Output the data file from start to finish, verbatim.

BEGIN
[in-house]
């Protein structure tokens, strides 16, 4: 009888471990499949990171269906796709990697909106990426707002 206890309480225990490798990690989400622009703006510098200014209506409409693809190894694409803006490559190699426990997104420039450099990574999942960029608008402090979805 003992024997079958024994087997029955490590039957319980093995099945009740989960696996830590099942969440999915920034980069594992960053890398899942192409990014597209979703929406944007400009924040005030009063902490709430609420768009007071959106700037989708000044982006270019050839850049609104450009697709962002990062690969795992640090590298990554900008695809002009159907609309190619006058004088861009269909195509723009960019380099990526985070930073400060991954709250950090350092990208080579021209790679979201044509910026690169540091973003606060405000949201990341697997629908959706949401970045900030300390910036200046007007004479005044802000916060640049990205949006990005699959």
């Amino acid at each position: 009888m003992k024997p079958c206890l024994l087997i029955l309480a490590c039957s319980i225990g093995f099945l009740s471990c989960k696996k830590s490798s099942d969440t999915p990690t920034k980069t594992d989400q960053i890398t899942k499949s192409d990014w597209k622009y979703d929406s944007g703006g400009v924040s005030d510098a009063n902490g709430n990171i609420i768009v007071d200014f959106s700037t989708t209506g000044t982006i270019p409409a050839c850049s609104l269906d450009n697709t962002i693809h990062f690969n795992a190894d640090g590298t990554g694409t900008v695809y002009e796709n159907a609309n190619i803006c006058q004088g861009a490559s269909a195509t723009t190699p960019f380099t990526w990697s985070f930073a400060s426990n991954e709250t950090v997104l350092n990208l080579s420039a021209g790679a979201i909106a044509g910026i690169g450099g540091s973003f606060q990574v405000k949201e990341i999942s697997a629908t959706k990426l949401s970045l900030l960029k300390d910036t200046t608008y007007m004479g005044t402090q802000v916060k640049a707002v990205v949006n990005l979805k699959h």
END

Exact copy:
[in-house]
């Protein structure tokens, strides 16, 4: 009888471990499949990171269906796709990697909106990426707002 206890309480225990490798990690989400622009703006510098200014209506409409693809190894694409803006490559190699426990997104420039450099990574999942960029608008402090979805 003992024997079958024994087997029955490590039957319980093995099945009740989960696996830590099942969440999915920034980069594992960053890398899942192409990014597209979703929406944007400009924040005030009063902490709430609420768009007071959106700037989708000044982006270019050839850049609104450009697709962002990062690969795992640090590298990554900008695809002009159907609309190619006058004088861009269909195509723009960019380099990526985070930073400060991954709250950090350092990208080579021209790679979201044509910026690169540091973003606060405000949201990341697997629908959706949401970045900030300390910036200046007007004479005044802000916060640049990205949006990005699959």
């Amino acid at each position: 009888m003992k024997p079958c206890l024994l087997i029955l309480a490590c039957s319980i225990g093995f099945l009740s471990c989960k696996k830590s490798s099942d969440t999915p990690t920034k980069t594992d989400q960053i890398t899942k499949s192409d990014w597209k622009y979703d929406s944007g703006g400009v924040s005030d510098a009063n902490g709430n990171i609420i768009v007071d200014f959106s700037t989708t209506g000044t982006i270019p409409a050839c850049s609104l269906d450009n697709t962002i693809h990062f690969n795992a190894d640090g590298t990554g694409t900008v695809y002009e796709n159907a609309n190619i803006c006058q004088g861009a490559s269909a195509t723009t190699p960019f380099t990526w990697s985070f930073a400060s426990n991954e709250t950090v997104l350092n990208l080579s420039a021209g790679a979201i909106a044509g910026i690169g450099g540091s973003f606060q990574v405000k949201e990341i999942s697997a629908t959706k990426l949401s970045l900030l960029k300390d910036t200046t608008y007007m004479g005044t402090q802000v916060k640049a707002v990205v949006n990005l979805k699959h």